I had my first team practice in six years this week. With the click of a few buttons and small charge on my MasterCard I now have coaches, teammates, and a training plan that will eventually lead me to the starting line of the longest race of my life. At least, to date.
I registered for the Northface 50 mile trail race because I needed another box to check off. I’ve run marathons before. I know that I can complete them. I am familiar with the discomfort involved and know that I can overcome it. But at 29, I need a new challenge, and admittedly, a big distraction.
I already run almost daily. I have for the past 18 years. It is my personal drug to help manage my everyday crazy. Nothing else seems to work. You can still cry on a bike. Even when pedaling hard. The inevitable downhill makes it too easy to let go. I know this.
Typically, I sign up for a road race when I need to prove something to myself. That I am faster than a competitor. That I am stronger than him or her. That I am still capable of coming back from injury. When I am struggling to define myself and locate my next steps. Running has always brought me back to center and to a different mindset. Sometimes better. Sometimes just different. And always to a path with another fork I must choose between.
My last marathon I signed up for because I needed something to work towards after a breakup. This time, I am working towards a better me. And 26.2 miles doesn’t seem like it will cut it. I am also nursing a different kind of heartache that requires a type of mapping system I still need to learn how to operate. Because this race is not about getting over a boy. It’s about not quitting when things get hard. Not looking for an easier path that doesn’t require so much of ourselves.
It’s much more difficult to encounter a mountain and decide to climb. But then again, I have always taken to hills. I don’t believe in halfway hikes. And I’ve never heard anybody say, “the view from the top wasn’t worth it.”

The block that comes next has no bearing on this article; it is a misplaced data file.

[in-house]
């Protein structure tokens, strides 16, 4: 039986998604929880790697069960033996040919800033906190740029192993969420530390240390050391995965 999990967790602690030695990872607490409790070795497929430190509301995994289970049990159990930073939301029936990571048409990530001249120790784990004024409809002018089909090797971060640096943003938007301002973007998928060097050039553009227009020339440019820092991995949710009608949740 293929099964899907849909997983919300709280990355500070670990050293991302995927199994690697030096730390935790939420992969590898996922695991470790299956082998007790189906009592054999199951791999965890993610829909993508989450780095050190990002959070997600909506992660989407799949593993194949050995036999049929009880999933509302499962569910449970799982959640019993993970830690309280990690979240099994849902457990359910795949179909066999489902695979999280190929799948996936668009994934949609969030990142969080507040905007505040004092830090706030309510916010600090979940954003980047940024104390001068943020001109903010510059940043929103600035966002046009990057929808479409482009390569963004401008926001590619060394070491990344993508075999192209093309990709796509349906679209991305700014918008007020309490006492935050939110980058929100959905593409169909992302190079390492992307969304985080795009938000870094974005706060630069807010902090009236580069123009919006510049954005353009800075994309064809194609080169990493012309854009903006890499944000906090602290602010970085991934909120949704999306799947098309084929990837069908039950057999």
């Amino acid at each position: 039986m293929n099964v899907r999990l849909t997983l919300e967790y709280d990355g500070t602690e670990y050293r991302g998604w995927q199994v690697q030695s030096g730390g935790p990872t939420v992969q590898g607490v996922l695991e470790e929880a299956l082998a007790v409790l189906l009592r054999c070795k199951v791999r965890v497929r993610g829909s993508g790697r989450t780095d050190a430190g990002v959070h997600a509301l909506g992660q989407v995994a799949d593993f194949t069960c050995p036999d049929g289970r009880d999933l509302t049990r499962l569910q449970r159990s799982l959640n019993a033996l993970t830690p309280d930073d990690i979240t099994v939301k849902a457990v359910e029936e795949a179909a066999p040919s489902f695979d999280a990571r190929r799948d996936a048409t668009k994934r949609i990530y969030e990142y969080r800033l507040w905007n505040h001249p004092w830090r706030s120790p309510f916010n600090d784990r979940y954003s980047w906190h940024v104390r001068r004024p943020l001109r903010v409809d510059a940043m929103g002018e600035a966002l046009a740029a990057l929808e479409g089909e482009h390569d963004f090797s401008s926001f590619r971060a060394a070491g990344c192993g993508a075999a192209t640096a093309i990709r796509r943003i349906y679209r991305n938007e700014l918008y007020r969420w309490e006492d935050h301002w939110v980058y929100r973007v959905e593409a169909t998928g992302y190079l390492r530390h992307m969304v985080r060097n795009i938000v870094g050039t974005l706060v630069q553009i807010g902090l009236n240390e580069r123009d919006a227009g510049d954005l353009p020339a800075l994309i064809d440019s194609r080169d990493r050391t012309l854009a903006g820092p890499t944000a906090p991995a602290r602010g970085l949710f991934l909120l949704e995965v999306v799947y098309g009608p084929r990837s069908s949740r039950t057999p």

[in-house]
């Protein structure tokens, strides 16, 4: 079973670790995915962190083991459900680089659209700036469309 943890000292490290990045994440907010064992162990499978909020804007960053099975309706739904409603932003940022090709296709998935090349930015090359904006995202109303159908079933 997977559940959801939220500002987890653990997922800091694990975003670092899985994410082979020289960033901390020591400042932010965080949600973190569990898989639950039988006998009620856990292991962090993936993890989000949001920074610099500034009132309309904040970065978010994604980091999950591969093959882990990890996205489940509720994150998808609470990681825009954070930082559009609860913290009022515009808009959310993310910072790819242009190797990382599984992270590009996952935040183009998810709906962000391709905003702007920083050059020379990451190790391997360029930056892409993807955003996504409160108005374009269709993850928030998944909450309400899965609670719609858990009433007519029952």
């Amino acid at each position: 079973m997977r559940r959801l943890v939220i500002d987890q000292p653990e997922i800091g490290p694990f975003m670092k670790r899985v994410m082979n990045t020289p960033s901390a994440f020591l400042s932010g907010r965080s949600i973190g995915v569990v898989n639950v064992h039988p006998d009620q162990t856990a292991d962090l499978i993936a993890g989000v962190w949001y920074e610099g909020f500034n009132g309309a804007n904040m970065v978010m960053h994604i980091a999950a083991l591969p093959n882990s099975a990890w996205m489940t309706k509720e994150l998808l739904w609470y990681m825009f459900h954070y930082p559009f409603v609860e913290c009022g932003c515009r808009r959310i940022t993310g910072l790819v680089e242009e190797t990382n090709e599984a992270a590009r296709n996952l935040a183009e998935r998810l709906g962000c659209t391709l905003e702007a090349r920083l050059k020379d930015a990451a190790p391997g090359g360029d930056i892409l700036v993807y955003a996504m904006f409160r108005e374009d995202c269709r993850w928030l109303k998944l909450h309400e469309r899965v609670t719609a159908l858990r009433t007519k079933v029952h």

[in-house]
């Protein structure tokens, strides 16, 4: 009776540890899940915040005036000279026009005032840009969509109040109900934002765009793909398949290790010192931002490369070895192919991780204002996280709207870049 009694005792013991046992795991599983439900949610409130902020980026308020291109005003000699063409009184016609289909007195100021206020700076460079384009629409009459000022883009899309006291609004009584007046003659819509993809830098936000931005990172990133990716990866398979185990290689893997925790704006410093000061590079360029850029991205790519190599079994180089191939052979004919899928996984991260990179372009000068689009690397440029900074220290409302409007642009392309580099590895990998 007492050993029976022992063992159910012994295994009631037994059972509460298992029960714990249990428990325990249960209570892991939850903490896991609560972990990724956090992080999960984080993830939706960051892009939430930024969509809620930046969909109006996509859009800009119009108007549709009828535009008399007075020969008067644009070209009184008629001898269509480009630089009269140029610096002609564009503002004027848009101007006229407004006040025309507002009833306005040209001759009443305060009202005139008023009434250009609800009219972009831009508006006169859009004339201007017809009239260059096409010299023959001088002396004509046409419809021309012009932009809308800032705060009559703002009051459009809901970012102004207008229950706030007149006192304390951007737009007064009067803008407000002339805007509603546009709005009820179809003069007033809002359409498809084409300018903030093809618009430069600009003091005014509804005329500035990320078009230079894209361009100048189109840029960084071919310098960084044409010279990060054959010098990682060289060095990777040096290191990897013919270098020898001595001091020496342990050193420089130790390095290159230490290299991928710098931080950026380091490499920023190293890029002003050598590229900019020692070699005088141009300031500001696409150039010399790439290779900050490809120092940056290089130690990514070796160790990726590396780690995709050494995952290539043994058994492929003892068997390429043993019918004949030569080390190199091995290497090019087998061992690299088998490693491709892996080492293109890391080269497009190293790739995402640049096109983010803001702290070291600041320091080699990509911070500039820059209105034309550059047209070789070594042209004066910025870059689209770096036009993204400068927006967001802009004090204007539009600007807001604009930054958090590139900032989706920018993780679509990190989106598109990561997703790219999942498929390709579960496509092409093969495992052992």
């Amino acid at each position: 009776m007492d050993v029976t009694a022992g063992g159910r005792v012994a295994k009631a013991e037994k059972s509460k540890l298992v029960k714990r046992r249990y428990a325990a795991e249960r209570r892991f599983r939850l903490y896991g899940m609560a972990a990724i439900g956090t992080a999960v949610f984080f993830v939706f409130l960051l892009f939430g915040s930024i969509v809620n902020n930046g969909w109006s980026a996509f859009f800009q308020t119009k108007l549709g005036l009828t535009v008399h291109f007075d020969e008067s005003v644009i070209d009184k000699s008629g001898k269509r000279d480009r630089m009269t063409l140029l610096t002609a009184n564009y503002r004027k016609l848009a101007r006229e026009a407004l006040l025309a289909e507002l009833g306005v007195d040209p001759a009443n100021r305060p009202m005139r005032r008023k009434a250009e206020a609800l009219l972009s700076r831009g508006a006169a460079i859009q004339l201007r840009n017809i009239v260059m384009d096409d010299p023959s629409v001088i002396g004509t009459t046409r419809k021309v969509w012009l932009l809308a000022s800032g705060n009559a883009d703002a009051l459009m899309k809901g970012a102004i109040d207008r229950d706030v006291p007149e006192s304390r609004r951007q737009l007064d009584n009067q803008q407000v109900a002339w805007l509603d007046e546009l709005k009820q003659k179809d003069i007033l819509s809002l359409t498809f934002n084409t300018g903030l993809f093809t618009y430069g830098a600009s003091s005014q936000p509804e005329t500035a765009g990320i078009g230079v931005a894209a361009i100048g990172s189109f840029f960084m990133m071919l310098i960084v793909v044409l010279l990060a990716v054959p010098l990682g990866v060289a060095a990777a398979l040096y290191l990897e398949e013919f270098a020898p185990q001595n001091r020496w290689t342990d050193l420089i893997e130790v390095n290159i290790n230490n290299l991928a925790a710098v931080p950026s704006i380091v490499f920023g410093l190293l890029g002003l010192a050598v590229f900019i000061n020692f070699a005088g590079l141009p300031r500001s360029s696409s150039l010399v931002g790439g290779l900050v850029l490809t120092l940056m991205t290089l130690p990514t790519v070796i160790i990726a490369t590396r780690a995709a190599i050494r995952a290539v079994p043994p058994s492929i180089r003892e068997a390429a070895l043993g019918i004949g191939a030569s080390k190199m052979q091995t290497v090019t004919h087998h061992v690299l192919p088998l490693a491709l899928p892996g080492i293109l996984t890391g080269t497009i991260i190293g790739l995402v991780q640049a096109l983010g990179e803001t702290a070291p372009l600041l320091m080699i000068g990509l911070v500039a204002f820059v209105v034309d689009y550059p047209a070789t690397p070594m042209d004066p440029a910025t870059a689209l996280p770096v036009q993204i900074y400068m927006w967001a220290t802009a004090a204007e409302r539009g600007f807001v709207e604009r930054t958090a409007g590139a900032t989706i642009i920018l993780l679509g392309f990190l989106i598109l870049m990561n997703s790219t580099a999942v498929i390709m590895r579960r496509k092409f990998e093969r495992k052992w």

I also aim to train myself to approach goal-setting differently. Heck, I just want to actually set goals for myself. Ones that seem out of reach. I want to learn how to create and execute a plan to achieve them. To trust the training. To do my part. To exercise patience. And not leave anything on the trail. I need to remind myself to look for markers indicating which way to go.
Now, I have 15 weeks to develop legs that will carry me up and over the hills of Mt. Tamalpais for eight hours (or less) – the equivalent of running from my parent’s home in Massachusetts to Boston, and then back.
My teammates are nice. They are supportive. They are strangers I am in this strange journey with together. They do not know I am injury prone. Or that I intend to race this run, not just finish it. They do not even know my last name.
I have been called ‘crazy,’ by coworkers, friends, and family. And maybe I am. But so are the 25 other souls who began in the fog at Muir Beach Saturday morning. Who climbed Mt. Tam only to run down, back up, and then down again. We passed mountain bikers checking maps, appearing like ghosts and retreating into the clouds. They were reminders of a person a few ultra marathons away.
I couldn’t see anything but the trail unwinding before me, or hear the ocean below. Just the sounds of footsteps in unison all around, pushing me to run harder. Faster. And farther. On the last long climb I passed a lone hiker inching his way to the top. He pulled to the side and watched me and my running partner breeze by.
“Crazy,” he said.